humanism
    • Abstract: Storey, Lyndon
      Humanism is an approach to life in its own right: it is not simply the rejection of religion. Nor is it just the continuing on of religiously inspired values without an accompanying belief in God. Humanism relies on exploring human potential, including our potential for such things as compassion, love, and to find a path to a fulfilling and meaningful life. Humanism is an essentially social set of beliefs with its emphasis on common humanity and it can inspire people to positive social action and compassion for others.

      PubDate: Mon, 27 Feb 2017 23:57:04 GMT
       
  • Issue 125 - Religion's dying swan act: Secularism is banishing it from the
           public square
    • Abstract: Wallace, Max
      It is an often-heard claim, expressed in newspaper articles, academia, and on-line public forums, that religion is being banished from the public square.

      PubDate: Mon, 27 Feb 2017 23:57:04 GMT
       
  • Issue 125 - The best country in the world?: India, where the cow is
           the holy mother
    • Abstract: Mall, Sangeeta
      The most popular Indian street food is the pani puri. The snack is a combination of solid and liquid, a watery bomb of sweet, sour and tangy flavours, a complete sensory delight, much like Indian society, though 'delight' might not be the right descriptor at times. Freedom of expression, individual rights, civil liberties, equality before law, all the cornerstones of a democracy, have been given to the Indian people by the founding fathers in the form of a robust Constitution. And yet, most disconcertingly, more often than not, these principles are threatened by the same entity appointed to protect them, the Indian state. So how does one manage this paradox? How does one survive in a context where one is free but also bound, where one's freedoms are guaranteed by the Constitution yet threatened on a daily basis, where the Constitution is secular but the attitude distinctly parochial?

      PubDate: Mon, 27 Feb 2017 23:57:04 GMT
       
  • Issue 125 - A humanist future is technoprogressive
    • Abstract: Reagan, Lawson
      This article will argue that a Humanist future is a technoprogressive one. It will first give an overview of the emerging third dimension of 21st century politics, that of biopolitics. It will define the broad differences between the transhumanist and bioconservative movements. Then it will turn to the two main ideologically competing strands of the transhumanist movement: that of right wing 'Libertarian Transhumanism' and left wing 'Technoprogressivism' (these terms are explained below).

      PubDate: Mon, 27 Feb 2017 23:57:04 GMT
       
  • Issue 125 - Reimagining humanism
    • Abstract: Ives, Rosslyn
      PubDate: Mon, 27 Feb 2017 23:57:04 GMT
       
  • Issue 125 - My year without meat [Book Review]
    • Abstract: Stuart, Jennie
      Review(s) of: My year without meat, by Richard Cornish, Melbourne University Press 2016, 185 pp.

      PubDate: Mon, 27 Feb 2017 23:57:04 GMT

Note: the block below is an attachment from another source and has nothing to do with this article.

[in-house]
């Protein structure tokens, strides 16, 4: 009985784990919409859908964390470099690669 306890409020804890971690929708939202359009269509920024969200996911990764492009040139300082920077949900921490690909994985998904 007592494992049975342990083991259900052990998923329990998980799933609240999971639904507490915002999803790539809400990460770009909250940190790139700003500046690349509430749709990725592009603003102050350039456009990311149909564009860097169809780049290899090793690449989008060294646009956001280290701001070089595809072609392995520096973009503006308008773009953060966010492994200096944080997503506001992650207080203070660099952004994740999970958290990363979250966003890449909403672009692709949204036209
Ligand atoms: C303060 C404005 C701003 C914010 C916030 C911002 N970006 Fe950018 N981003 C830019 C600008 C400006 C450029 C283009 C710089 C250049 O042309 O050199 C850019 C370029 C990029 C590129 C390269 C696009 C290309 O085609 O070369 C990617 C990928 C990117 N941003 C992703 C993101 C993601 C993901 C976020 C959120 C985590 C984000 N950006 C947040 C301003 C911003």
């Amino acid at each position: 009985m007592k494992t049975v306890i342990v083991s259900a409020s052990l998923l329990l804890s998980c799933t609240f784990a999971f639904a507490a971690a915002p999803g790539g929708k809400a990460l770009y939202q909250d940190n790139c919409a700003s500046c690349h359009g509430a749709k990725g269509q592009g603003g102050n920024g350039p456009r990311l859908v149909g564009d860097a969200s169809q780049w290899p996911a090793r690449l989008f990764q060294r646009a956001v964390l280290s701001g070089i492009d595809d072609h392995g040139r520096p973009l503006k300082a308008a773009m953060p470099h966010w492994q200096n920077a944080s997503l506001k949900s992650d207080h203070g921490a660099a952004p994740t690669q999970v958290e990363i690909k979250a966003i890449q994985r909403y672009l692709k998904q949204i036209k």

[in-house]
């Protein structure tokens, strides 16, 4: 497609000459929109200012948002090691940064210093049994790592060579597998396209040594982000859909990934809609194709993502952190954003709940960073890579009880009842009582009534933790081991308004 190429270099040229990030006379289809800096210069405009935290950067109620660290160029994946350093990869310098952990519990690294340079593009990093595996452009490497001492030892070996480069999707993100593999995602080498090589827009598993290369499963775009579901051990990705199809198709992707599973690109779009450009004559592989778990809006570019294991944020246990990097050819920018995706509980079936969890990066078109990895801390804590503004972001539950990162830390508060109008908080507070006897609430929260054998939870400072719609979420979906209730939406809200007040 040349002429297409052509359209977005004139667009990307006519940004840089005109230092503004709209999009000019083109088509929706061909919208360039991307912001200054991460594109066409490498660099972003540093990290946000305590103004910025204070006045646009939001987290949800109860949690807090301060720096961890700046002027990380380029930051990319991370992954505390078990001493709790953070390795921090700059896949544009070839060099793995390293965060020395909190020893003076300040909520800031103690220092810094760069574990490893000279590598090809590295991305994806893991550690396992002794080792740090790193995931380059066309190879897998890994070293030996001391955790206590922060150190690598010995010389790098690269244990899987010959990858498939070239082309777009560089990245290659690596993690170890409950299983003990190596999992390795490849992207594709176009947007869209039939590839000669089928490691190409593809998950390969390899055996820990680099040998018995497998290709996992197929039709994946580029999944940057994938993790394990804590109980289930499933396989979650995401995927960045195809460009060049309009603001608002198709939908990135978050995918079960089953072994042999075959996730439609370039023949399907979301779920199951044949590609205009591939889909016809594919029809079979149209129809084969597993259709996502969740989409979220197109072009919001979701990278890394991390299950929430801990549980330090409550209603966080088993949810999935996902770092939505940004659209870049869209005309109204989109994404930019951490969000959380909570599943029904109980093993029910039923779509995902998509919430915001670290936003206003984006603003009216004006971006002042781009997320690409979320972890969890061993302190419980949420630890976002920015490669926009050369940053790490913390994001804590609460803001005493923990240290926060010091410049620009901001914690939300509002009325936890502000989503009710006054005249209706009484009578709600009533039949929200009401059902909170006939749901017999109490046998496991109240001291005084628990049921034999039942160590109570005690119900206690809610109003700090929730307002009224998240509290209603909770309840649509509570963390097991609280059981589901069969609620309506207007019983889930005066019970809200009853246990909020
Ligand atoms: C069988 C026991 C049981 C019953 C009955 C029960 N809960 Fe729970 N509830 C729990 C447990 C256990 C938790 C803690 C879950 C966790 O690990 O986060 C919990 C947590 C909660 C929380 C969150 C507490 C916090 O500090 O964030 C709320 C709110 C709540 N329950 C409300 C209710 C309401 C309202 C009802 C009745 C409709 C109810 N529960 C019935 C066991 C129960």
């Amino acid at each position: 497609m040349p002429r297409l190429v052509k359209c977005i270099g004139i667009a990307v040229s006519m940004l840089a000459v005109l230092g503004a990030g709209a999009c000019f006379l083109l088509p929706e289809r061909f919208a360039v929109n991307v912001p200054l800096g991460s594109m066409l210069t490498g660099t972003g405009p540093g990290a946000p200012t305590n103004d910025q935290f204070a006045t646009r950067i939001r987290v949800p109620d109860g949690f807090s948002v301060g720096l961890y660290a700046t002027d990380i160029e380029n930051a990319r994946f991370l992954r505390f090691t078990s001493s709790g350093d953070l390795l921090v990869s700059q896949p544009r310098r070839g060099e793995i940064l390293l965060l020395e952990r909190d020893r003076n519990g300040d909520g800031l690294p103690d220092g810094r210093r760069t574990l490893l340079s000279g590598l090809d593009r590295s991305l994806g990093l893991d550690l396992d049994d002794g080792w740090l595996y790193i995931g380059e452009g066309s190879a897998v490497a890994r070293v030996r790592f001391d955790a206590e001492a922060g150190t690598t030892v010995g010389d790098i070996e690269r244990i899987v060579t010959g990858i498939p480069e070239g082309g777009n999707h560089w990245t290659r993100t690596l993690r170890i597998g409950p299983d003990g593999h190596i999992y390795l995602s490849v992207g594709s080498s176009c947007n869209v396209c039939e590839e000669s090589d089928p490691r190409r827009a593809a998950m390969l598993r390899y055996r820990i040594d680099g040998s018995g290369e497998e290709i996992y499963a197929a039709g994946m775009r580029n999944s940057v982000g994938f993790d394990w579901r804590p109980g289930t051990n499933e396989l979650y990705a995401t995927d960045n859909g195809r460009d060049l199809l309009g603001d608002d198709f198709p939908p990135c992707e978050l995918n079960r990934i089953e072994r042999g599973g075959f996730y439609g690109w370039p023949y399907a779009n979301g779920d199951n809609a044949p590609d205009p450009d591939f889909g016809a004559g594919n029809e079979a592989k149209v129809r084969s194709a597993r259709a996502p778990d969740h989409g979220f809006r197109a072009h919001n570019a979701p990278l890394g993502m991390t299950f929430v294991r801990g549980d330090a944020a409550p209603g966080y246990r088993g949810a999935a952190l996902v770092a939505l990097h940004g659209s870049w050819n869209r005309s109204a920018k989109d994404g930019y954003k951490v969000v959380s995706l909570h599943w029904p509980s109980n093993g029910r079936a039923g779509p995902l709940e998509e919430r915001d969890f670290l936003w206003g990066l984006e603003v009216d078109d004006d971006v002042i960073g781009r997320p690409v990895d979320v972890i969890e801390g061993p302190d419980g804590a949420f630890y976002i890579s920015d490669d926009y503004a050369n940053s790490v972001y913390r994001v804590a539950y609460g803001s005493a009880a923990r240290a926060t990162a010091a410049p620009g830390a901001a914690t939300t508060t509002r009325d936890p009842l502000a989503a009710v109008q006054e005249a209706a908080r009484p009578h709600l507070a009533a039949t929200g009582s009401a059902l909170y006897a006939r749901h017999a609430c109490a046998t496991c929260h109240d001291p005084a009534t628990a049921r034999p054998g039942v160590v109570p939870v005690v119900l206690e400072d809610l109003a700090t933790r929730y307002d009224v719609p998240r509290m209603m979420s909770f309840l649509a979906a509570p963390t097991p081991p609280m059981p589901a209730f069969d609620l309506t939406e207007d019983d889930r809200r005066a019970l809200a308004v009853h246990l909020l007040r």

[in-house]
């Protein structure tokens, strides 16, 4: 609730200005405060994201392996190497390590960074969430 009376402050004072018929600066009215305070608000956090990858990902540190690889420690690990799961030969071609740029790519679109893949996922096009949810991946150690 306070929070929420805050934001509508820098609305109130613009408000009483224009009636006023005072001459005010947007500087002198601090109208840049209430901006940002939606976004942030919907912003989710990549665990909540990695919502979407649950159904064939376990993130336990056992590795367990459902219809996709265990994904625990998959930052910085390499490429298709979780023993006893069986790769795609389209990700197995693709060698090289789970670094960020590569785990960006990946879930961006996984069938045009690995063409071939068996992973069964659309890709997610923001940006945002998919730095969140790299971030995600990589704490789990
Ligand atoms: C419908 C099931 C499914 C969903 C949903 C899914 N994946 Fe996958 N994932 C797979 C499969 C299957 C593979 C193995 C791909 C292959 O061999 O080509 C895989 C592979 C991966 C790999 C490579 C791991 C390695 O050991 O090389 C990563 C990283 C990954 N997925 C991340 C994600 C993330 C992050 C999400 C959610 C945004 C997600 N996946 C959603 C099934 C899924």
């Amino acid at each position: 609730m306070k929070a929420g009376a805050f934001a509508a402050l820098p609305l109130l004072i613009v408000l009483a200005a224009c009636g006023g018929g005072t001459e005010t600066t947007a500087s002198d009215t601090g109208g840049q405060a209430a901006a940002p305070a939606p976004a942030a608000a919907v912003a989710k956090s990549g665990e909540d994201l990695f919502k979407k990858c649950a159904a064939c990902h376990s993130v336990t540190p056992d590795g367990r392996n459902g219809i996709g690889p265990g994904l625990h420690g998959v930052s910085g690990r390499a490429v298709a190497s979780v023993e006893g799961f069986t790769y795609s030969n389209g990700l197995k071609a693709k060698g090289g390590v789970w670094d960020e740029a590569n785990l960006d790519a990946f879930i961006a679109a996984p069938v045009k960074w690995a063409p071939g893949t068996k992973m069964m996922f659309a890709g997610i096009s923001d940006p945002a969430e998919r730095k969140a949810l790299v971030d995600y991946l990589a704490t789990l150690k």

• Issue 125 - Sustainable development, are we the lucky country?
    • Abstract: Lowe, Ian
      The late Donald Horne was a truly important Australian intellectual. His 1964 book The Lucky Country caused a sensation and was a runaway bestseller. As the cover of the sixth edition published in 2008 says, 'the book was a wake-up call to an unimaginative nation, an indictment of a country mired in mediocrity and manacled to its past'. The title came from the introduction to the book's final chapter. It described Australia as 'a lucky country run mainly by second-rate people who share its luck'. The phrase 'the lucky country' quickly became part of the language, though its message was often misrepresented by people who had not even read the book, or had not grasped its ironic meaning. While he acknowledged that 1964 Australia was possibly 'the most evenly prosperous society in the world', Horne argued that we were living on other people's ideas and held back by leaders he called 'empty-minded public wafflers'.

      PubDate: Mon, 27 Feb 2017 23:57:04 GMT
       
  • Issue 125 - Humorist column
    • PubDate: Mon, 27 Feb 2017 23:57:04 GMT
       
  • Issue 125 - Pat-a-cake: Should bakers bake me a 'gay' cake?
    • Abstract: Wallace, Meg
      A Northern Ireland Court recently held that a baker's refusal to provide a cake with same-sex decoration is discrimination. Here are the reasons why the judgment is right.

      PubDate: Mon, 27 Feb 2017 23:57:04 GMT
       
  • Issue 125 - What exactly is the scientific method and why do so many
           people get it wrong?
    • Abstract: Ellerton, Peter
      So what is the scientific method, and why do so many people, sometimes including those trained in science, get it so wrong?

      The first thing to understand is that there is no one method in science, no one way of doing things. This is intimately connected with how we reason in general.

      PubDate: Mon, 27 Feb 2017 23:57:04 GMT
       
  • Issue 125 - Vale: Alan Peter McPhate 9 February 1929 - 19 October 2016
    • Abstract: Ives, Rosslyn
      PubDate: Mon, 27 Feb 2017 23:57:04 GMT
       
  • Issue 125 - Bad science [Book Review]
    • Abstract: Bender, Robert
      Review(s) of: Bad science, by Ben Goldacre, 2008, Harper/Collins 370 pages.

      PubDate: Mon, 27 Feb 2017 23:57:04 GMT
       
  • Issue 125 - Matter and what matters: Some science for the religious and
           some religion for scientists [Book Review]
    • Abstract: Wright, Ken
      Review(s) of: Matter and what matters: Some science for the religious and some religion for scientists, Lionel Sharman, Steele Roberts, Wellington, 2013, 116 pp., NZD 24.99

      PubDate: Mon, 27 Feb 2017 23:57:04 GMT